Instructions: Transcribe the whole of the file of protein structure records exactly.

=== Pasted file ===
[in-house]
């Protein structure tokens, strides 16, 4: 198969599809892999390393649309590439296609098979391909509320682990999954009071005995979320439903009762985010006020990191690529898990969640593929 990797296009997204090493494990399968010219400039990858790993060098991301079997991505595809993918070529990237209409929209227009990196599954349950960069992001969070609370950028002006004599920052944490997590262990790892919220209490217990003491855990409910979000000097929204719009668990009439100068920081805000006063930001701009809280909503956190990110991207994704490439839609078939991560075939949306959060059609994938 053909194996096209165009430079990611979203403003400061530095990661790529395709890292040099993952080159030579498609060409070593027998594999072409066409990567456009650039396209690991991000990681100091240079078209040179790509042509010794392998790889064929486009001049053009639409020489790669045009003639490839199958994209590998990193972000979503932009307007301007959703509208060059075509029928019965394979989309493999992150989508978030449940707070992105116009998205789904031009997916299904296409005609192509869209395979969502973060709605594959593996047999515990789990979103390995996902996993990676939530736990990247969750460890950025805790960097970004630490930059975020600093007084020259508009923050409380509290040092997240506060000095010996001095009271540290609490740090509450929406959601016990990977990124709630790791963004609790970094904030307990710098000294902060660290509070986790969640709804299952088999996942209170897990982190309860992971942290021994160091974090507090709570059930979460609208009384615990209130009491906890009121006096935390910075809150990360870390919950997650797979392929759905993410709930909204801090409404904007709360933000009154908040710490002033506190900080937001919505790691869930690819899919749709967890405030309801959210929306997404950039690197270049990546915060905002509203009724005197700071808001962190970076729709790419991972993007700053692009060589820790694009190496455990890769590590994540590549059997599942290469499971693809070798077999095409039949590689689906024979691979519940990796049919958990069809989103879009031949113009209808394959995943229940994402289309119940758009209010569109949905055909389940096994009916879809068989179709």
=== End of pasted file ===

[in-house]
């Protein structure tokens, strides 16, 4: 198969599809892999390393649309590439296609098979391909509320682990999954009071005995979320439903009762985010006020990191690529898990969640593929 990797296009997204090493494990399968010219400039990858790993060098991301079997991505595809993918070529990237209409929209227009990196599954349950960069992001969070609370950028002006004599920052944490997590262990790892919220209490217990003491855990409910979000000097929204719009668990009439100068920081805000006063930001701009809280909503956190990110991207994704490439839609078939991560075939949306959060059609994938 053909194996096209165009430079990611979203403003400061530095990661790529395709890292040099993952080159030579498609060409070593027998594999072409066409990567456009650039396209690991991000990681100091240079078209040179790509042509010794392998790889064929486009001049053009639409020489790669045009003639490839199958994209590998990193972000979503932009307007301007959703509208060059075509029928019965394979989309493999992150989508978030449940707070992105116009998205789904031009997916299904296409005609192509869209395979969502973060709605594959593996047999515990789990979103390995996902996993990676939530736990990247969750460890950025805790960097970004630490930059975020600093007084020259508009923050409380509290040092997240506060000095010996001095009271540290609490740090509450929406959601016990990977990124709630790791963004609790970094904030307990710098000294902060660290509070986790969640709804299952088999996942209170897990982190309860992971942290021994160091974090507090709570059930979460609208009384615990209130009491906890009121006096935390910075809150990360870390919950997650797979392929759905993410709930909204801090409404904007709360933000009154908040710490002033506190900080937001919505790691869930690819899919749709967890405030309801959210929306997404950039690197270049990546915060905002509203009724005197700071808001962190970076729709790419991972993007700053692009060589820790694009190496455990890769590590994540590549059997599942290469499971693809070798077999095409039949590689689906024979691979519940990796049919958990069809989103879009031949113009209808394959995943229940994402289309119940758009209010569109949905055909389940096994009916879809068989179709």